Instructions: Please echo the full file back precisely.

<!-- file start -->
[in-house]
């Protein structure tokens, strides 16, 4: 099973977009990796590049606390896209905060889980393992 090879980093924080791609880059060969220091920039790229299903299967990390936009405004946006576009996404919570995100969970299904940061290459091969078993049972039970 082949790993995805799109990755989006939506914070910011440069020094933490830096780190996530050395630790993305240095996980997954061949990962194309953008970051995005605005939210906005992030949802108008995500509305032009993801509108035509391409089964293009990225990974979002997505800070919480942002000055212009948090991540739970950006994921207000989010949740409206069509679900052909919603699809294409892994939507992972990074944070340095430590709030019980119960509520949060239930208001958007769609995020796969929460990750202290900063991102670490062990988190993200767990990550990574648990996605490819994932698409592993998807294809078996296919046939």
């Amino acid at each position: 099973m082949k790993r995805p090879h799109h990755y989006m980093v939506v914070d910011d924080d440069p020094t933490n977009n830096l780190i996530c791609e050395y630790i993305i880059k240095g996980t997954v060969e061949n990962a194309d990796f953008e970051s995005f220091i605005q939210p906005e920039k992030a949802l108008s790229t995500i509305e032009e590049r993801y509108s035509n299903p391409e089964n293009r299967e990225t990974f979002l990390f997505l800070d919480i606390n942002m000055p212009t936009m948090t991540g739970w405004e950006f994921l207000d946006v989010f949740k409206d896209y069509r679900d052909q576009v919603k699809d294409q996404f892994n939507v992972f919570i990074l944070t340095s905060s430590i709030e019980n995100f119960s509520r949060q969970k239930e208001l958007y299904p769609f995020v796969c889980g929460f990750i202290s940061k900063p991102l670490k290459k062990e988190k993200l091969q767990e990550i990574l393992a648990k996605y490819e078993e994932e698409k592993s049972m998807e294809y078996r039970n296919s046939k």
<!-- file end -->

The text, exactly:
[in-house]
């Protein structure tokens, strides 16, 4: 099973977009990796590049606390896209905060889980393992 090879980093924080791609880059060969220091920039790229299903299967990390936009405004946006576009996404919570995100969970299904940061290459091969078993049972039970 082949790993995805799109990755989006939506914070910011440069020094933490830096780190996530050395630790993305240095996980997954061949990962194309953008970051995005605005939210906005992030949802108008995500509305032009993801509108035509391409089964293009990225990974979002997505800070919480942002000055212009948090991540739970950006994921207000989010949740409206069509679900052909919603699809294409892994939507992972990074944070340095430590709030019980119960509520949060239930208001958007769609995020796969929460990750202290900063991102670490062990988190993200767990990550990574648990996605490819994932698409592993998807294809078996296919046939």
């Amino acid at each position: 099973m082949k790993r995805p090879h799109h990755y989006m980093v939506v914070d910011d924080d440069p020094t933490n977009n830096l780190i996530c791609e050395y630790i993305i880059k240095g996980t997954v060969e061949n990962a194309d990796f953008e970051s995005f220091i605005q939210p906005e920039k992030a949802l108008s790229t995500i509305e032009e590049r993801y509108s035509n299903p391409e089964n293009r299967e990225t990974f979002l990390f997505l800070d919480i606390n942002m000055p212009t936009m948090t991540g739970w405004e950006f994921l207000d946006v989010f949740k409206d896209y069509r679900d052909q576009v919603k699809d294409q996404f892994n939507v992972f919570i990074l944070t340095s905060s430590i709030e019980n995100f119960s509520r949060q969970k239930e208001l958007y299904p769609f995020v796969c889980g929460f990750i202290s940061k900063p991102l670490k290459k062990e988190k993200l091969q767990e990550i990574l393992a648990k996605y490819e078993e994932e698409k592993s049972m998807e294809y078996r039970n296919s046939k």